16 Cycling Perceived as healthy activity Very few cyclists Barriers –Perceived safety on road (biggest barrier) “They’re telling everyone to get fit, but it’s not safe to take a bike out. If they had more cycle paths it would be a lot better.” –Safe cycle facilities/showers and routes –Fear of theft “There’s nowhere safe in the town that you could leave a bike. Do you not come back with your tyres missing? You take off your front wheel and lock it to the back.” –Weather –Lack of storage space at home

17 Bus travel Most discussion about this mode Majority had used bus within last year, many regularly Bus services perceived as pretty good “I find I don’t have to run for a bus now. I used to have to, now I’d just wait because I know it’s only 10 minutes.” However, many different positive and negative views and perceptions “Driving is stressful sometimes. I find it a bit tiring as well. Although I have a car I might get the bus down there I think I’d find it relaxing. The bus is great you just get to sit there and daydream.” “When the bus gets too busy and it stops at every stop and traffic lights I get angry.”

18 Bus travel: barriers Journey planning “…there are so many routes now its just confusing, there are so many options there are too many options too many times………….” Safety “At night time I would never get a bus, neither would my son or my daughter it’s too dangerous to travel back late at night.” Quality of service provided by bus drivers “I think that some of the _____ bus drivers are complete ignoramuses” Number of different bus providers Congestion/competition in city centre “ Coming down ________ Street, horrendous at busy times, I’m surprised there’s not more accidents, they don’t give any respect, especially when the lights change.” Lack of bus service to particular sites

19 Train and subway travel Mentioned least Not all study sites accessible by train Train travel viewed very positively “ I would get on the train after work, get myself a couple of cans of beer, get the Independent, and maybe a wee sandwich from M&S, very civilised, or maybe a bottle of Bucks Fizz if it was pay day and it was lovely. Apart from once when there were no working toilets on the train and that was hell. But that’s not a regular occurrence.” Some criticisms regarding fares and delays

20 Car travel (driver/passenger) 45% of participants had access to a car and could drive Habit plays a part “ I simply didn’t consider any alternatives for my travel than the car” Open acknowledgement of ‘laziness’ “ Driving makes you lazy. Every year I say I’ll do more walking, but if the weather’s bad 2 steps out the door and you are in the car. It encourages laziness I’m afraid” Economic and social influences “ I don’t see the point in paying car insurance and tax if I’m going to walk. I drive even though it takes as long as I walk”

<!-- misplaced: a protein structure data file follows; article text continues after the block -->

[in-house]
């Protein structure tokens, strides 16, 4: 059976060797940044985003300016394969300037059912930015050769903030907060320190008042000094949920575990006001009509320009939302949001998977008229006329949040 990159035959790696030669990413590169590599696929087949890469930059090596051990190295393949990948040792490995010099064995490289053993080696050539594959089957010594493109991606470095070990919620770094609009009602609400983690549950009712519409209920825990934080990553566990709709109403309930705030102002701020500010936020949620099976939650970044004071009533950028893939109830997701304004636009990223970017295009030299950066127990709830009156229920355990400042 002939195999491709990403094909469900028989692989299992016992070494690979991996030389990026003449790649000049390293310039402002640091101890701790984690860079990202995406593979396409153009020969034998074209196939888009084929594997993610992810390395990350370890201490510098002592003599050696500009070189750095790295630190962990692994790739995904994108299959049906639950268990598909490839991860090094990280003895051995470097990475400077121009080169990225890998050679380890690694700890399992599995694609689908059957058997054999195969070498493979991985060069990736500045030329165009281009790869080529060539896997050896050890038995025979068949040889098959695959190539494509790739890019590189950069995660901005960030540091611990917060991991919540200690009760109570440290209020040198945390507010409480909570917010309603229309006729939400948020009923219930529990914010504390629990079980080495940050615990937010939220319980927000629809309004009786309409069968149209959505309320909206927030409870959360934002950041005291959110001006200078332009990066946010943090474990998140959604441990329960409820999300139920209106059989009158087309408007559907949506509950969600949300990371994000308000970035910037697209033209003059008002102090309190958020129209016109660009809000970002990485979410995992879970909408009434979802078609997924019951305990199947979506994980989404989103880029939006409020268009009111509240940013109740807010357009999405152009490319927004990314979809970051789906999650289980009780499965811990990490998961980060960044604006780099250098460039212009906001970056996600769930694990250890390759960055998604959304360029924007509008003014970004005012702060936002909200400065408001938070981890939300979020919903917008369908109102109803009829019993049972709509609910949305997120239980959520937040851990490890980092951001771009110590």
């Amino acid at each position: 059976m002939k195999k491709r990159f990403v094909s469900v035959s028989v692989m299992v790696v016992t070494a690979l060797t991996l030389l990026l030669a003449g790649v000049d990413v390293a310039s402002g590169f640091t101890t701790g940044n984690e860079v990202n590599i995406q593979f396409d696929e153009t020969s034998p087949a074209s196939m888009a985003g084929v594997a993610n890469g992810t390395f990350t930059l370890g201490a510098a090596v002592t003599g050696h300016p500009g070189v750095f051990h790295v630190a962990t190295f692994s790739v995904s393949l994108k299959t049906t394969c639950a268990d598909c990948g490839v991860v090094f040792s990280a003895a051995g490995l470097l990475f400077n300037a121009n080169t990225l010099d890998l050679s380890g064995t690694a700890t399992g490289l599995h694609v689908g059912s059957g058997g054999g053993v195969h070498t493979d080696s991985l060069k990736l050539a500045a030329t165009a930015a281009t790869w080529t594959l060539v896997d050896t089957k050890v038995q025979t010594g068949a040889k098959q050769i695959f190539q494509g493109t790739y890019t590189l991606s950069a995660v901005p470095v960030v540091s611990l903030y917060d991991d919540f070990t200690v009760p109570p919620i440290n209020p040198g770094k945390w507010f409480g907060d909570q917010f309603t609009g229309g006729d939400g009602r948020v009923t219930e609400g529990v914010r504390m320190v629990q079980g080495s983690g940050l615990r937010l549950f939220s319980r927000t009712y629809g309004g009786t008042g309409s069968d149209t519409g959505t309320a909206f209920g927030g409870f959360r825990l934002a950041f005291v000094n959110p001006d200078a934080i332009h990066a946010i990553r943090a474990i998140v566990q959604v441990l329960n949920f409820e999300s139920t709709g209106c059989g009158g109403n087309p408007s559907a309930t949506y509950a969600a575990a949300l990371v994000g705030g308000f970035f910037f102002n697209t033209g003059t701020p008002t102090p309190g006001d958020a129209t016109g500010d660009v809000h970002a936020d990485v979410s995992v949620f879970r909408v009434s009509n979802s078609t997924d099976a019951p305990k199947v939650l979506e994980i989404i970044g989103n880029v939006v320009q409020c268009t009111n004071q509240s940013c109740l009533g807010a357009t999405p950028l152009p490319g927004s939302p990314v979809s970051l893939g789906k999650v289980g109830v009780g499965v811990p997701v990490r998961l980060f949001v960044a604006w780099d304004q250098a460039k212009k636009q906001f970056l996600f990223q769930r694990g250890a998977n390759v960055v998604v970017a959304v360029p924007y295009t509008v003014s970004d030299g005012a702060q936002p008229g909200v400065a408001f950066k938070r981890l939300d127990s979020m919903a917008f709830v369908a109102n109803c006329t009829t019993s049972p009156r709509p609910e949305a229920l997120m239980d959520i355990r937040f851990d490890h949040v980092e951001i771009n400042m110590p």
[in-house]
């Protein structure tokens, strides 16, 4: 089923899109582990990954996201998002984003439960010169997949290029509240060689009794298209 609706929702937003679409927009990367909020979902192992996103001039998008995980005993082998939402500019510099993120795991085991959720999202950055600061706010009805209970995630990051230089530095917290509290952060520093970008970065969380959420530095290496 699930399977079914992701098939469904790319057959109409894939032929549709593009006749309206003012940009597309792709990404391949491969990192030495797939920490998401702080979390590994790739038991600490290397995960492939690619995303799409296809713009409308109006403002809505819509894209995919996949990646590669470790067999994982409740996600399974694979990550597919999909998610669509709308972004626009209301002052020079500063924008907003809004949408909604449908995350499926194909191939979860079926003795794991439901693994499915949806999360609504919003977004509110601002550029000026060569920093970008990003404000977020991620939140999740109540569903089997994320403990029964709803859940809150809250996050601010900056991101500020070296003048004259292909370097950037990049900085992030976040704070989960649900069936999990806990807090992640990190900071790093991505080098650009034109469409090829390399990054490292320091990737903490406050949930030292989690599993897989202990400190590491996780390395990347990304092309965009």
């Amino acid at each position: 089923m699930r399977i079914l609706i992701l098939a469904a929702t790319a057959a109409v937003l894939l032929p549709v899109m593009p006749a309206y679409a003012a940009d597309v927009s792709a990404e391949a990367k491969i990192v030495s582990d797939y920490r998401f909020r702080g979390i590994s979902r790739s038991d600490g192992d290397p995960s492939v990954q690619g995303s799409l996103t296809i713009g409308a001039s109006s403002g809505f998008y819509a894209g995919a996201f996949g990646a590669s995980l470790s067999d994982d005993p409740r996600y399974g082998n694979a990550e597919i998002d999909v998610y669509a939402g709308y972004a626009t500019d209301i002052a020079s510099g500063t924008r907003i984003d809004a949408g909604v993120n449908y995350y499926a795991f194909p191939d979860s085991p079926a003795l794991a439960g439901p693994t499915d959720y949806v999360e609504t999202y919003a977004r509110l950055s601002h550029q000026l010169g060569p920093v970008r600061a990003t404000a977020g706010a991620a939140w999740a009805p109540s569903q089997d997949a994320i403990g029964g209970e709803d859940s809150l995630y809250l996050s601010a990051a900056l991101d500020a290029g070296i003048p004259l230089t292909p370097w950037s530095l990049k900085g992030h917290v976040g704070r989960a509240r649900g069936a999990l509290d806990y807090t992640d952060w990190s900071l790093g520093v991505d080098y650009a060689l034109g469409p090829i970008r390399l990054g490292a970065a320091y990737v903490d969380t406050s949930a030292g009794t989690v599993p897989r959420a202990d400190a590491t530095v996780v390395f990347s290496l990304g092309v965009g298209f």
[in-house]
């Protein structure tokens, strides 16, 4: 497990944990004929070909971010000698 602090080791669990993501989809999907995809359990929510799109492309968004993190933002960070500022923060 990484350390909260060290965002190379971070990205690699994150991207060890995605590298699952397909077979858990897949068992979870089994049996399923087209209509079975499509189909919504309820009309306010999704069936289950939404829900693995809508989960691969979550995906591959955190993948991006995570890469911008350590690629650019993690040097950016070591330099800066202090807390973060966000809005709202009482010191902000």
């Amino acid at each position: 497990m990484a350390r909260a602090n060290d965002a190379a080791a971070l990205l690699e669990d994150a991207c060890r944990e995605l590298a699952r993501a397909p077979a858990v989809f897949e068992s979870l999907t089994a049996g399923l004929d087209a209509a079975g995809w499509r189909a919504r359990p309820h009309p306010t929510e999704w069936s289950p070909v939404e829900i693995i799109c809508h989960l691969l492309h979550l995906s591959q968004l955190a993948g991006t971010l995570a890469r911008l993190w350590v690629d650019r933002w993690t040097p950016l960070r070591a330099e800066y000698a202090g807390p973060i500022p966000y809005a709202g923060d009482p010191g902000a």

21 Car travel: convenience, freedom Convenience “ I have no excuse there are plenty of buses at the top of the hill where I live but I just think its more convenient to drive than to walk to the top of the hill to get a bus” Freedom “ You can smoke in the car. That’s a good thing” “You can relax when you are in the car. If talking to your mate can use language that wouldn’t normally use in front of women and children”

22 Car travel: aspiration, flexibility Aspiration “ I’m sending away for a driving licence soon. Then I won’t need to get a taxi everywhere, I will get my Mum to buy me a car. I wouldn’t use the bus if I had a car, so I don’t need to wait on a bus and would get there faster” “If I could drive, I would probably drive absolutely everywhere, so it’s probably a good thing that I can’t drive” Flexibility “ The only time I’m really glad of the car is when I’m getting the messages, because there are 6 of us in the house and a lot of bags” “ It’s easier to get to an appointment on time if you are in your car like you can just jump in and go to the doctors here or there…………..”

23 Cost “ I’ve never wanted to drive, the cost has put me off. I’ve got more things to do with my money than spend it on cars” “It’s not the buying of the car, it’s the upkeep” Parking “ You wouldn’t take a car into town – parking is far too pricey” “Sometimes when I come with my friend it can take about half an hour by the time you go round all the parkng lots to find a space………..” Car travel: disincentives

24 Conclusions Choice of travel mode influenced by –Convenience –Time –Cost –Sociability –Habit –Information –Personal security

25 25 Recommendations Prioritise active travel in planning Disincentivise car use and incentivise public transport/active travel Maximise convenience Walking/cycling routes - connectivity, appearance, signage, information Cycling support Car clubs/pool cars

26 26 Qualitative research outputs Full report on GCPH website

27 Moving in the right direction? be continued Programme Lead: Fiona Crawford Glasgow Centre for Population Health Phone: 0141 287 6959 Other contacts: Bruce Whyte, Mark Livingston, Pete Seaman, Web: